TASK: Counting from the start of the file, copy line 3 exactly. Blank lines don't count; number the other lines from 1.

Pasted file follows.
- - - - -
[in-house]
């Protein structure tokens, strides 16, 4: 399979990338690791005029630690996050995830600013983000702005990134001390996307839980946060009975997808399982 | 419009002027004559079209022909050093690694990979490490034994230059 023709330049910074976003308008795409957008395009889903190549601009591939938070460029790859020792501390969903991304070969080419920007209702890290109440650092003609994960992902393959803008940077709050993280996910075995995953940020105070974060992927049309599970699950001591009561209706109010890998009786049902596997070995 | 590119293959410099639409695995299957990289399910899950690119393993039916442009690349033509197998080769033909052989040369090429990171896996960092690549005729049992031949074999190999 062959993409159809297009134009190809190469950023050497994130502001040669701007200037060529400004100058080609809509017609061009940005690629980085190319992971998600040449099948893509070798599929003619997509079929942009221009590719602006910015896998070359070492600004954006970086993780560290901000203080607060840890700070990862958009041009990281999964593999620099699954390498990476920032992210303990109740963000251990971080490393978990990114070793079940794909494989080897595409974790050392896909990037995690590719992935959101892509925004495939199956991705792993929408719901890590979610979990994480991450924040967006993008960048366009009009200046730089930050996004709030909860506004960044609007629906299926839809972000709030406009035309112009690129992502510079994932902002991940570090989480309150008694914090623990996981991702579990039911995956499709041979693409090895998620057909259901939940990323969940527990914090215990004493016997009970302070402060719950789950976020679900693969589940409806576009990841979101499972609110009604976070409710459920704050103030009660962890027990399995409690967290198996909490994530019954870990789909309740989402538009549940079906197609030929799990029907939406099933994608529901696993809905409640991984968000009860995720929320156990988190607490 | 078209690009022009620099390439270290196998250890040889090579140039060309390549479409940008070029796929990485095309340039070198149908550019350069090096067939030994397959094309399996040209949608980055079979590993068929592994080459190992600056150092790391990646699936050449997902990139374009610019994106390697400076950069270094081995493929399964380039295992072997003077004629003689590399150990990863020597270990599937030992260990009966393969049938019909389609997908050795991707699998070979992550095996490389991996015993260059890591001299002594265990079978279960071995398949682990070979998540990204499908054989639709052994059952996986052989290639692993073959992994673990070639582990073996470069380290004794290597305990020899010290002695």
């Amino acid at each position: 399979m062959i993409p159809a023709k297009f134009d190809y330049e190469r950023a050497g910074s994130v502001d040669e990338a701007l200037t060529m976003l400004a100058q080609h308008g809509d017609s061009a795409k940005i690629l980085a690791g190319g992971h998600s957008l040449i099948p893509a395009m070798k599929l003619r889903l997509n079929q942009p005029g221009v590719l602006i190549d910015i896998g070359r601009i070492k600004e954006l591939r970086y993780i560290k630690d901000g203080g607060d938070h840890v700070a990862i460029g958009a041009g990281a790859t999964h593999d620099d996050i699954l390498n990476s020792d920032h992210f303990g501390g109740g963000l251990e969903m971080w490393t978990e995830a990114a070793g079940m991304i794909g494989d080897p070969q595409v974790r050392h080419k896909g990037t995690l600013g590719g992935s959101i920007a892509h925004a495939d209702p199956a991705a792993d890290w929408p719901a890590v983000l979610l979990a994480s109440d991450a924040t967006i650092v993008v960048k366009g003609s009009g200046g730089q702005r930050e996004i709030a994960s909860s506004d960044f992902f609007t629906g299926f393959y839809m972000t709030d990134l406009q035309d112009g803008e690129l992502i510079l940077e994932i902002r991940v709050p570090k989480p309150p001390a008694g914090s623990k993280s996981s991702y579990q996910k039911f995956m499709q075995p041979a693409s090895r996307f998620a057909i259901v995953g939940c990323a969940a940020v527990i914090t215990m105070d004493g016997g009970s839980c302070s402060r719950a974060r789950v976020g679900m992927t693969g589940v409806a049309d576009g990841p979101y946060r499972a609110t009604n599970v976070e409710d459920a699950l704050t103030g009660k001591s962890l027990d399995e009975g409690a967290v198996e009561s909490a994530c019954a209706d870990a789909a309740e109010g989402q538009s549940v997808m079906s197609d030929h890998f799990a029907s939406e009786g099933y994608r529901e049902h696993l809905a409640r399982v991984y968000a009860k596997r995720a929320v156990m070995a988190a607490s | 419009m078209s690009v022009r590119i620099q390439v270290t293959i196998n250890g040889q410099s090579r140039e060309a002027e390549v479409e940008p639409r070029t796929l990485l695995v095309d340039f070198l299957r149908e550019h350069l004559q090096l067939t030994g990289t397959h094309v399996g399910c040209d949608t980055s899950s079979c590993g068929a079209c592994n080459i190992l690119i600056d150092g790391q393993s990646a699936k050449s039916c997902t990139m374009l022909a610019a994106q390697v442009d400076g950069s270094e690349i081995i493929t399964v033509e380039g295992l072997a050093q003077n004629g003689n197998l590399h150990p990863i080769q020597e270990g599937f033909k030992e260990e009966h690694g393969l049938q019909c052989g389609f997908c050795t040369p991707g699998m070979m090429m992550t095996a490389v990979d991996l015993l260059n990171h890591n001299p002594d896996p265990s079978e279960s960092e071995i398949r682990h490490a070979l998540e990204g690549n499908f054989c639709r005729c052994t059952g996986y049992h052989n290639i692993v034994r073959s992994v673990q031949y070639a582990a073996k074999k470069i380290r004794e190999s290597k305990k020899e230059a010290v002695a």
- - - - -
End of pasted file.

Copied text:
């Amino acid at each position: 399979m062959i993409p159809a023709k297009f134009d190809y330049e190469r950023a050497g910074s994130v502001d040669e990338a701007l200037t060529m976003l400004a100058q080609h308008g809509d017609s061009a795409k940005i690629l980085a690791g190319g992971h998600s957008l040449i099948p893509a395009m070798k599929l003619r889903l997509n079929q942009p005029g221009v590719l602006i190549d910015i896998g070359r601009i070492k600004e954006l591939r970086y993780i560290k630690d901000g203080g607060d938070h840890v700070a990862i460029g958009a041009g990281a790859t999964h593999d620099d996050i699954l390498n990476s020792d920032h992210f303990g501390g109740g963000l251990e969903m971080w490393t978990e995830a990114a070793g079940m991304i794909g494989d080897p070969q595409v974790r050392h080419k896909g990037t995690l600013g590719g992935s959101i920007a892509h925004a495939d209702p199956a991705a792993d890290w929408p719901a890590v983000l979610l979990a994480s109440d991450a924040t967006i650092v993008v960048k366009g003609s009009g200046g730089q702005r930050e996004i709030a994960s909860s506004d960044f992902f609007t629906g299926f393959y839809m972000t709030d990134l406009q035309d112009g803008e690129l992502i510079l940077e994932i902002r991940v709050p570090k989480p309150p001390a008694g914090s623990k993280s996981s991702y579990q996910k039911f995956m499709q075995p041979a693409s090895r996307f998620a057909i259901v995953g939940c990323a969940a940020v527990i914090t215990m105070d004493g016997g009970s839980c302070s402060r719950a974060r789950v976020g679900m992927t693969g589940v409806a049309d576009g990841p979101y946060r499972a609110t009604n599970v976070e409710d459920a699950l704050t103030g009660k001591s962890l027990d399995e009975g409690a967290v198996e009561s909490a994530c019954a209706d870990a789909a309740e109010g989402q538009s549940v997808m079906s197609d030929h890998f799990a029907s939406e009786g099933y994608r529901e049902h696993l809905a409640r399982v991984y968000a009860k596997r995720a929320v156990m070995a988190a607490s | 419009m078209s690009v022009r590119i620099q390439v270290t293959i196998n250890g040889q410099s090579r140039e060309a002027e390549v479409e940008p639409r070029t796929l990485l695995v095309d340039f070198l299957r149908e550019h350069l004559q090096l067939t030994g990289t397959h094309v399996g399910c040209d949608t980055s899950s079979c590993g068929a079209c592994n080459i190992l690119i600056d150092g790391q393993s990646a699936k050449s039916c997902t990139m374009l022909a610019a994106q390697v442009d400076g950069s270094e690349i081995i493929t399964v033509e380039g295992l072997a050093q003077n004629g003689n197998l590399h150990p990863i080769q020597e270990g599937f033909k030992e260990e009966h690694g393969l049938q019909c052989g389609f997908c050795t040369p991707g699998m070979m090429m992550t095996a490389v990979d991996l015993l260059n990171h890591n001299p002594d896996p265990s079978e279960s960092e071995i398949r682990h490490a070979l998540e990204g690549n499908f054989c639709r005729c052994t059952g996986y049992h052989n290639i692993v034994r073959s992994v673990q031949y070639a582990a073996k074999k470069i380290r004794e190999s290597k305990k020899e230059a010290v002695a």